Some of us hold that football crowds are noisy enough without such artificial aids to bedlam as cannons and bull horns.
There is a lady in Dallas who supports this view. At a recent game a young man in front of her blasted away on his bull horn for the first five minutes of play. Tapping him on the shoulder, the lady asked, "How much did you pay for that?" "A dollar and a half," he replied. "I'll give you $3 for it," the lady said. The exchange made, she blasted the horn in his ear for the rest of the game, after which she asked him, ever so sweetly, "How did you like it?"
ADIOS TO A PRO
Two years ago, had you been in the office of Hank Bauer, the manager of the Baltimore Orioles, you would have seen how people in baseball feel about Al Lopez, who last week retired as manager of the Chicago White Sox. At the time the Orioles were leading the American League, and a reporter gave Bauer a newspaper clipping that quoted Lopez as saying, " Bauer has done a heck of a job with his ball club. I'm really impressed by the way he has handled his pitching staff." Bauer is not a vain man, yet he read the clipping over and over and finally put it in his desk. "That's from the man," he said, "the master!"
Few men who ever managed against Lopez failed to hold him in awe. Sam Mele of the Minnesota Twins said this year, "He keeps you on your toes because you know that if you're not, he'll be three or four moves ahead of you, and you won't realize it until he has the game won and is in his clubhouse."
We saw Lopez late this season in Chicago after the Sox lost two games to Minnesota and were all but eliminated from the pennant race. "Will you be back next year?" he was asked. He was tired, and he had been bothered by his chronic intestinal trouble. All he said was, "Well, we'll meet down the road someplace."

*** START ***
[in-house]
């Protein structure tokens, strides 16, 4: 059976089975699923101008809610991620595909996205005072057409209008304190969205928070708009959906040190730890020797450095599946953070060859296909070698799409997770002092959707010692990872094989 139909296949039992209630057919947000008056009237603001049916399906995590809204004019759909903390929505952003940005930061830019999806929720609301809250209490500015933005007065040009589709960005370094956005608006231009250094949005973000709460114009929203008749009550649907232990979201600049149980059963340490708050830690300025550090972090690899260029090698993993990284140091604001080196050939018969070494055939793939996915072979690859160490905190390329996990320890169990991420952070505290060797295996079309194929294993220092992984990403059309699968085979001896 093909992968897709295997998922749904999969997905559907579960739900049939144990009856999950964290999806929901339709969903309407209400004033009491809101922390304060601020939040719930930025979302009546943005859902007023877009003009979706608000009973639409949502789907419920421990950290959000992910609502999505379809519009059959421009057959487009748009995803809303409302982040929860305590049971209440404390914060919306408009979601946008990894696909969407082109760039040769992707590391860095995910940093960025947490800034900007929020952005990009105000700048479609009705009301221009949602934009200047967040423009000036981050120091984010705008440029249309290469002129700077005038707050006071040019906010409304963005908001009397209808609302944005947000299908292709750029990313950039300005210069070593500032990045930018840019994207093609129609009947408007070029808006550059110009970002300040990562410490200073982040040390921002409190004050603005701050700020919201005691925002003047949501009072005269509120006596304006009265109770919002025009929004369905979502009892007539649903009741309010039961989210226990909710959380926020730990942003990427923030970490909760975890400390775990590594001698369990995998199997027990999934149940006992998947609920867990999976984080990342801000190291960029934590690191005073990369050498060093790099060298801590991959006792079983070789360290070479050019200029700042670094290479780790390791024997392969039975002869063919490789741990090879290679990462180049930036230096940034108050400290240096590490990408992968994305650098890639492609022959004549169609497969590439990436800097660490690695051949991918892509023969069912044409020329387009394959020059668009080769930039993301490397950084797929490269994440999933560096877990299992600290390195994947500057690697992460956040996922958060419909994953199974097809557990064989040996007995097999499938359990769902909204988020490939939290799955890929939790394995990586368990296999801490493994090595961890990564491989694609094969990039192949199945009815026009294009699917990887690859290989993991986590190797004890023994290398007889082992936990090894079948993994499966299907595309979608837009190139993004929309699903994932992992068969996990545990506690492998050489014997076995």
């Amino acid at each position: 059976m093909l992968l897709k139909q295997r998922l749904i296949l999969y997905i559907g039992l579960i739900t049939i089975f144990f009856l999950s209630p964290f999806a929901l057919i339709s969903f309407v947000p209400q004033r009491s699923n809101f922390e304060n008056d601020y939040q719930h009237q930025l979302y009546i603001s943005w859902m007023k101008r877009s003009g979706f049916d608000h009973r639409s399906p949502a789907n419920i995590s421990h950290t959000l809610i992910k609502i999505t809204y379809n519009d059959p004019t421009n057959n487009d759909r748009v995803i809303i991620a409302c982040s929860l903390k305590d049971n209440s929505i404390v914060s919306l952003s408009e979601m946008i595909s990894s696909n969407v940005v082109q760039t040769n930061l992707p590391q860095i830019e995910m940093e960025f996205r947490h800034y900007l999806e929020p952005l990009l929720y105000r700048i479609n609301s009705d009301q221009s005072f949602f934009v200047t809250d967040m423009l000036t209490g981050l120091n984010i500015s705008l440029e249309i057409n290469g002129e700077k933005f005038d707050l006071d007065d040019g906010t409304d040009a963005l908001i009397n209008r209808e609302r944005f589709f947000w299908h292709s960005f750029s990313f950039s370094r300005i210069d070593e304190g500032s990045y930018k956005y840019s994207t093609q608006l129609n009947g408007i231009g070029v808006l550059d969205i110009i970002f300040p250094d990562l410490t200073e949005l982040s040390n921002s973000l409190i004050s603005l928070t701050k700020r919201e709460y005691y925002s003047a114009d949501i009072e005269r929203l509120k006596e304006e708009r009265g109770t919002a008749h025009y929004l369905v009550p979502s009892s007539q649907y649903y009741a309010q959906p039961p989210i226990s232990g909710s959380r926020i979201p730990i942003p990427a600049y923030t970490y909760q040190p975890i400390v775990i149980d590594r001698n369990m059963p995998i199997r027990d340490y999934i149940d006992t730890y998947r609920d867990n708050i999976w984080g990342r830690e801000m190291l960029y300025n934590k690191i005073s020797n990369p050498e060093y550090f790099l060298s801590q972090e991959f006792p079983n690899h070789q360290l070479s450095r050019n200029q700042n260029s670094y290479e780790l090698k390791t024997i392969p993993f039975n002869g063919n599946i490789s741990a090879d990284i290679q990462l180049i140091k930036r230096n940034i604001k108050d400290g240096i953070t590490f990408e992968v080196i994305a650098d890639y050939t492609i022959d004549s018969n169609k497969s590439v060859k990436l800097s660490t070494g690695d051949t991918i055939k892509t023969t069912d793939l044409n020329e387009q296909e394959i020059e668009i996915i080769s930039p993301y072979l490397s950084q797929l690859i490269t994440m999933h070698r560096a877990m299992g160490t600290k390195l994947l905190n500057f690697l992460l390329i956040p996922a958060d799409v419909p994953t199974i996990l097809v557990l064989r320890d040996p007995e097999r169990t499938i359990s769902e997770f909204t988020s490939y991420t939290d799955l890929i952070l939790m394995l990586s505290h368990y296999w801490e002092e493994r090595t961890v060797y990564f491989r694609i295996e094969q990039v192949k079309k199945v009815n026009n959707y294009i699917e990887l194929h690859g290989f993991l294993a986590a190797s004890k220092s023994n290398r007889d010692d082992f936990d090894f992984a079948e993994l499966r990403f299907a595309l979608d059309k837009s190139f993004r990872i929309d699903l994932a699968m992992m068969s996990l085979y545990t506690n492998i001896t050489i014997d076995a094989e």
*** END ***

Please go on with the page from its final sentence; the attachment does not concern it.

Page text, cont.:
Any time, Se�or, any place.
SOMETHING IN THE AIR
Tokyo's housing shortage has been greatly alleviated in one important category—apartments for racehorses. Horses with proper references and sufficient yen can move into a block of 12 apartment buildings near Ohi Race Track and live in luxury for only 5,000 yen per month ($140) plus a percentage of their winnings. Each stone building houses 14 Thoroughbreds—some 40 million yen worth—on the ground level and eight families of jockeys, trainers and other horsy humans in two upper stories.
Although the horses rise promptly at 4:30 a.m. to do their morning roadwork around the buildings, they do not disturb the people living above. Horses, after all, do not use alarm clocks, and passing cars on the nearby superhighway to Tokyo International Airport make more noise. The equine tenants' straw bedding is noticeably aromatic when aired outside on sunny days, yet occupants of the upper apartments are delighted with the entire setup. They say it is a significant improvement over the previous arrangement, which had them sharing stable space with the horses.